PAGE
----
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Helping teens choose life

WITH rashes of teen suicides, and suicide attempts, in the news again, thoughts turn to the question of how to prevent these tragedies. Part of the answer is that young people need to be needed. Gone are the days when youngsters automatically took their place on the family farm as soon as they were old enough. Teens need meaningful activity, something to bring them out of themselves -- perhaps even by taking part in counseling programs to learn how to help keep their friends on track.

Young people need to be listened to when they want to talk about their troubles, particularly at a time when ``groupthink'' might push them into desperate actions in imitation of their schoolmates.

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Somehow, despite all the ``openness'' in our society, and the hot lines and counselors, there are still those whose private miseries seem sealed hermetically in glass bubbles. ``Why couldn't he talk to his friends, if he was that desperate?'' a Massachusetts teen asked her mother after one of her schoolmates had taken his life.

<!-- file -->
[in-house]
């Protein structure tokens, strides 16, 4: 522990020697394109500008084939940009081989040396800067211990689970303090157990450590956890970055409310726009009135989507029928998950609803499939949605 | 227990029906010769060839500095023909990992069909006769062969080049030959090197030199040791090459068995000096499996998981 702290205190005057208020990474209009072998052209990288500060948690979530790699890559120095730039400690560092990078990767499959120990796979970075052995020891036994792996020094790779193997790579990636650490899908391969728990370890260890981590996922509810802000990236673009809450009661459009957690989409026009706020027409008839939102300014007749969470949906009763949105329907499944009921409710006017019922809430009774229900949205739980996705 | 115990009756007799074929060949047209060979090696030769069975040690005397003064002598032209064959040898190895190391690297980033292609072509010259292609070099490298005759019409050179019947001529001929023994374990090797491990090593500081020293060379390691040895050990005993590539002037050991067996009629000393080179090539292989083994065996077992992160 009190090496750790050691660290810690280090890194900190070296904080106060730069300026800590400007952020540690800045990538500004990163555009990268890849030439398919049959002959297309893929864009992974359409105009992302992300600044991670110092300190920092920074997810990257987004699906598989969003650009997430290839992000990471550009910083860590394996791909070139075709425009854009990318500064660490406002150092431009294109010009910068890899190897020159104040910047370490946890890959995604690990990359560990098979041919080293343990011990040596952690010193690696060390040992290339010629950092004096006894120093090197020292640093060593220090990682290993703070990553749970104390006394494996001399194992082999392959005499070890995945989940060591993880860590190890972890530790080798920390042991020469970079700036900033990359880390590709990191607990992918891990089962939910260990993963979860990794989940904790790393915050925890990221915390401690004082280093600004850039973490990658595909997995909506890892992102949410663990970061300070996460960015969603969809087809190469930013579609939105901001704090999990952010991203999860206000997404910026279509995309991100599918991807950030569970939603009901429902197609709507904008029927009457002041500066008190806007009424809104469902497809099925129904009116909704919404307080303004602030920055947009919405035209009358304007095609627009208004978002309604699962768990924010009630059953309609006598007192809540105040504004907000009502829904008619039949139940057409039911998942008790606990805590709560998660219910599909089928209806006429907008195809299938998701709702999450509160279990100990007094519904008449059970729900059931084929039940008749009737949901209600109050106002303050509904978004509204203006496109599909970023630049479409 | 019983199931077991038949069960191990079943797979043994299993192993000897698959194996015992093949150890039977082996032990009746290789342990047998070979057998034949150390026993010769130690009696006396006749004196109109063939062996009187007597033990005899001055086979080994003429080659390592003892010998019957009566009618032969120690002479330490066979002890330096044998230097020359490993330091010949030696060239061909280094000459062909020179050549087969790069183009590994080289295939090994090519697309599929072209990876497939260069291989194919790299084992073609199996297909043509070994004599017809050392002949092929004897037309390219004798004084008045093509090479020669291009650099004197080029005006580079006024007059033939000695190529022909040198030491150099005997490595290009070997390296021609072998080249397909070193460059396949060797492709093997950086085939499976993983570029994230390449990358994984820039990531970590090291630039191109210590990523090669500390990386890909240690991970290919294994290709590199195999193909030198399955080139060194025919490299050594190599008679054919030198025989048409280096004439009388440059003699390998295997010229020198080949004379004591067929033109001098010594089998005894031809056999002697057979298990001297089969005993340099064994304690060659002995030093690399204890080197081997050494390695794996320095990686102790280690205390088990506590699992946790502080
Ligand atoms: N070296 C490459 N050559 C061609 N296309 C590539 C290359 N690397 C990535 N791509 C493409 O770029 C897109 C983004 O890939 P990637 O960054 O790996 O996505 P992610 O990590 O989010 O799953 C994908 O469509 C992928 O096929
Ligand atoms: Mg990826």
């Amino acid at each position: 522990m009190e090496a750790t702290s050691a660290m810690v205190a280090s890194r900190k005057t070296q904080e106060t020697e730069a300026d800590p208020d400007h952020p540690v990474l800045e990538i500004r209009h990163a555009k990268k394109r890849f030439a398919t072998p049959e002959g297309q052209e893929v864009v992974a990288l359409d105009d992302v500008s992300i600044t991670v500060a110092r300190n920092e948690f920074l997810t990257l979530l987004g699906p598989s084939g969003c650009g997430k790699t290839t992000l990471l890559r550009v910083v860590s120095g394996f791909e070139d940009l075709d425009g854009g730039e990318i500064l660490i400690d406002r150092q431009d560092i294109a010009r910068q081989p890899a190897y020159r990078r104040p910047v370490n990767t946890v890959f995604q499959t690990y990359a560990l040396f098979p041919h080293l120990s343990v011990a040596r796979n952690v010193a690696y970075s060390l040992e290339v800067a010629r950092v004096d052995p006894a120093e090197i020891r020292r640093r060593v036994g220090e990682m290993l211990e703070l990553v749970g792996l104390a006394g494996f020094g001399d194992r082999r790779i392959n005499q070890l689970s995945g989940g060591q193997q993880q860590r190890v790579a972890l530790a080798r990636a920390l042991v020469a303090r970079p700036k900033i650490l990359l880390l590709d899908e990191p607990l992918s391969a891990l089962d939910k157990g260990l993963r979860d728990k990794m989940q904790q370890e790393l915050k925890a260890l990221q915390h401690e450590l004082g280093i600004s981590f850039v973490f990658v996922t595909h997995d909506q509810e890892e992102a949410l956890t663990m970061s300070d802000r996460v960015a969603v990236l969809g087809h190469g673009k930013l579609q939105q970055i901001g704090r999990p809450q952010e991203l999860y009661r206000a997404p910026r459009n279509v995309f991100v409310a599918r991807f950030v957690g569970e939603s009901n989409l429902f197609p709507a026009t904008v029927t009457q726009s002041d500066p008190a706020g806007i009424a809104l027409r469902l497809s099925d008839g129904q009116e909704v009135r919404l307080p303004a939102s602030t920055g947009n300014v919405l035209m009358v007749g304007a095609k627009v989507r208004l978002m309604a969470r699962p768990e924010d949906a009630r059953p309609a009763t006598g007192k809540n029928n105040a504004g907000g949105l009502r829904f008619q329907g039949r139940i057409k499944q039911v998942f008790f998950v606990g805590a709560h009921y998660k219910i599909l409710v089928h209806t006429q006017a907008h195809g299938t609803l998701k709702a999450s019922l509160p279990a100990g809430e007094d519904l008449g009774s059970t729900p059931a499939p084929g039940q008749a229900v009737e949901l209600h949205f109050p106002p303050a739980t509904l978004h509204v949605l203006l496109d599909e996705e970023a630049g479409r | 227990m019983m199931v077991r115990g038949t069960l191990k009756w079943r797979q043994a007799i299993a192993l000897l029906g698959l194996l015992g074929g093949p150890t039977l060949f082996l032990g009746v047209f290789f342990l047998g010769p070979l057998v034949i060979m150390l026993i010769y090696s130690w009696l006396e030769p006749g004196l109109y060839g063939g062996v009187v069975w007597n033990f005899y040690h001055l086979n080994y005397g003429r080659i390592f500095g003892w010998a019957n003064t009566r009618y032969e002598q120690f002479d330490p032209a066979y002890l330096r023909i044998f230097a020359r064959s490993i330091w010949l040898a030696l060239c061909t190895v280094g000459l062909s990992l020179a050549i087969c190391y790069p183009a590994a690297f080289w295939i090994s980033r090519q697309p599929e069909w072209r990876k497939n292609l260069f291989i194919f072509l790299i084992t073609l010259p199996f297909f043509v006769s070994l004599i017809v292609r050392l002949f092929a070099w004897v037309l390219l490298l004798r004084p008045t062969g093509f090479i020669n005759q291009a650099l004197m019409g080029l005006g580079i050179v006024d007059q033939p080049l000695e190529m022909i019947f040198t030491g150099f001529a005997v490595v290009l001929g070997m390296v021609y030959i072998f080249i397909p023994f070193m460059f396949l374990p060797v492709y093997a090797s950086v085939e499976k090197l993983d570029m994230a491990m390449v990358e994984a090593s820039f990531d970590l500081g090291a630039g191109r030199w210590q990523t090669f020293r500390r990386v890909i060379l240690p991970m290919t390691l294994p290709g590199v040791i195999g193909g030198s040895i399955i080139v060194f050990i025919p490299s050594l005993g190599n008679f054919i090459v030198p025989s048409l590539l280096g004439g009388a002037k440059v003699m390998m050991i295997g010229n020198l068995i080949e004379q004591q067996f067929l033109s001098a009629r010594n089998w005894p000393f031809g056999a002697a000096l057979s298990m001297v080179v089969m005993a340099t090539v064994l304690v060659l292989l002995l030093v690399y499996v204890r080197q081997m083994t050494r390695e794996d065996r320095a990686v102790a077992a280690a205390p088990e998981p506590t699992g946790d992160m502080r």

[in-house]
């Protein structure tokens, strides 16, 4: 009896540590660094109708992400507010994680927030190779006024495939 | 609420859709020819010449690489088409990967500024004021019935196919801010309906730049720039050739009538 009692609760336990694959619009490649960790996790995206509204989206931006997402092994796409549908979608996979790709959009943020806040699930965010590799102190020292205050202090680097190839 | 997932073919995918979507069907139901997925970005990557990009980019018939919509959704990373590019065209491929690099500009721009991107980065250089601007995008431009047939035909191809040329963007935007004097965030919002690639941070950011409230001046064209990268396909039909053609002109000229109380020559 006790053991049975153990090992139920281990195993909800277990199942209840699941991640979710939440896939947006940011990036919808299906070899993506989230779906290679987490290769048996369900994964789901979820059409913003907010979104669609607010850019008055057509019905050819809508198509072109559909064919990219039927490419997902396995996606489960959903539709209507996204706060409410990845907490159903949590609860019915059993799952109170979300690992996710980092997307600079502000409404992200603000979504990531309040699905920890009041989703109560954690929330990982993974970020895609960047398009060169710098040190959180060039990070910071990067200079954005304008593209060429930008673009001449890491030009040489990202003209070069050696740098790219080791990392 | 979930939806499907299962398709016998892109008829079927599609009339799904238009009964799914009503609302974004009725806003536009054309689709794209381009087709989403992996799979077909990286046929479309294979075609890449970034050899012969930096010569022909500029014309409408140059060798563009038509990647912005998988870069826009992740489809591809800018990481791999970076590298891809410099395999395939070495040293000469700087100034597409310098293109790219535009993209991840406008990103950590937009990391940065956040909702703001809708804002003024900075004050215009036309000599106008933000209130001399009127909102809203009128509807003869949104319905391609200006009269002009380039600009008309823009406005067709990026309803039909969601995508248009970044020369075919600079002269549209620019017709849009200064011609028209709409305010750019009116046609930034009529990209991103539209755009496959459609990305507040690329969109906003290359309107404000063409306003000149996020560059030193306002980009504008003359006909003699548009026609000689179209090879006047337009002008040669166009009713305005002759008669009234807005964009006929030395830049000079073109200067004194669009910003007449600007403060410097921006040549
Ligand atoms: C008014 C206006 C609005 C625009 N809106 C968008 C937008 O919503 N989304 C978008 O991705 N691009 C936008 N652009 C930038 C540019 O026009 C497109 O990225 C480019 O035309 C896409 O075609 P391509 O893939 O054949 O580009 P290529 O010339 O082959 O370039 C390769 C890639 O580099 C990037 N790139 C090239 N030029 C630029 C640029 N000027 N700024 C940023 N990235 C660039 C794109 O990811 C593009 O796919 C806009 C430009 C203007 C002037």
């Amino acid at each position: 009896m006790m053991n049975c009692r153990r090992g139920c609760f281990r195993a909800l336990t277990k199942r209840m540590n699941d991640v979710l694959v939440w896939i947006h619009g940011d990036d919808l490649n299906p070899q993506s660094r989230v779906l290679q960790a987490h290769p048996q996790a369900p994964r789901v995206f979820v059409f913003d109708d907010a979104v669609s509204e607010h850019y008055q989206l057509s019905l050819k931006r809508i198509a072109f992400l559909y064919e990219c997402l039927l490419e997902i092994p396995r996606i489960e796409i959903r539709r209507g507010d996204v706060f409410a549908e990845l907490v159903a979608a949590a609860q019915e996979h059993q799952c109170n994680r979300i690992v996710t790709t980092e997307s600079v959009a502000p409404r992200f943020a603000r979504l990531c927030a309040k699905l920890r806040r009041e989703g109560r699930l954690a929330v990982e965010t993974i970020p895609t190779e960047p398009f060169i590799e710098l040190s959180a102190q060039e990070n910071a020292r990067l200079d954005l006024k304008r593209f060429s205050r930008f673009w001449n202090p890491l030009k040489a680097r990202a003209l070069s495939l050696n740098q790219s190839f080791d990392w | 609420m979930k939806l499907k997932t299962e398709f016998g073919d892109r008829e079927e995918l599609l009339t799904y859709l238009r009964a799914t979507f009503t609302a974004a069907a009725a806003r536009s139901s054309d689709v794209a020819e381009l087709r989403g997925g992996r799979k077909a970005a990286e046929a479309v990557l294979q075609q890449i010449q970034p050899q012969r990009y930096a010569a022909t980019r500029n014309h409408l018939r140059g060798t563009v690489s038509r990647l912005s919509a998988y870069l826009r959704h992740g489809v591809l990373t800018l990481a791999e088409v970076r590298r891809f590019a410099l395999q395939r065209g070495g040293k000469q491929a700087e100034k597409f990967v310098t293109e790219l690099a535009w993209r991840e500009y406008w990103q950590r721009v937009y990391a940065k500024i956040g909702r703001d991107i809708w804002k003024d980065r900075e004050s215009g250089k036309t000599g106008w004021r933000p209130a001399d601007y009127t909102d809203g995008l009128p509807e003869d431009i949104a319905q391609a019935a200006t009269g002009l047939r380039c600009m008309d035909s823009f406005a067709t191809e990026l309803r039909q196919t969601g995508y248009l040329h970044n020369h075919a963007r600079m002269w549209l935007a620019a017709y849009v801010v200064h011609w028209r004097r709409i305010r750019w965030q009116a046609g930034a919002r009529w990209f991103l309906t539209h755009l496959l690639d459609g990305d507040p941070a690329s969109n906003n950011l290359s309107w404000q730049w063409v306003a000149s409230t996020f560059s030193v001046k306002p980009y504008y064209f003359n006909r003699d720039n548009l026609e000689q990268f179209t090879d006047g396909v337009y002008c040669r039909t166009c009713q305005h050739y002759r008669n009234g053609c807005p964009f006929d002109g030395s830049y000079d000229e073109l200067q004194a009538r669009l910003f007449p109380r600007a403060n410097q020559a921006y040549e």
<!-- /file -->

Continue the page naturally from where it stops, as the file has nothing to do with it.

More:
Friends, family, teachers, and church people need to find ways to break those seals. Teens should be helped to see that the support of family and friends is there. They should also be encouraged to understand God's love for them.

And to all you teen-agers out there for whom high school seems like a life sentence, we say, hang on. The problems don't go away overnight, and one of the important lessons -- not an elective -- is persistence.

But it does get better. The roller coaster straightens out. People grow up, including yourself. Many of the schoolmates who seem to be such creeps today will turn out to be people you're glad to have in your life. Adults will start to treat you better, and even your parents may mellow out and decide that the state of your bedroom closet isn't worth calling out the National Guard.

There is a place for you, and you can find it. You may not blow the world away as an internationally famous rock star, or dazzle everyone you know as the youngest millionaire in town. But you will find that the satisfactions of what you do achieve can have a depth beyond what you can imagine today.

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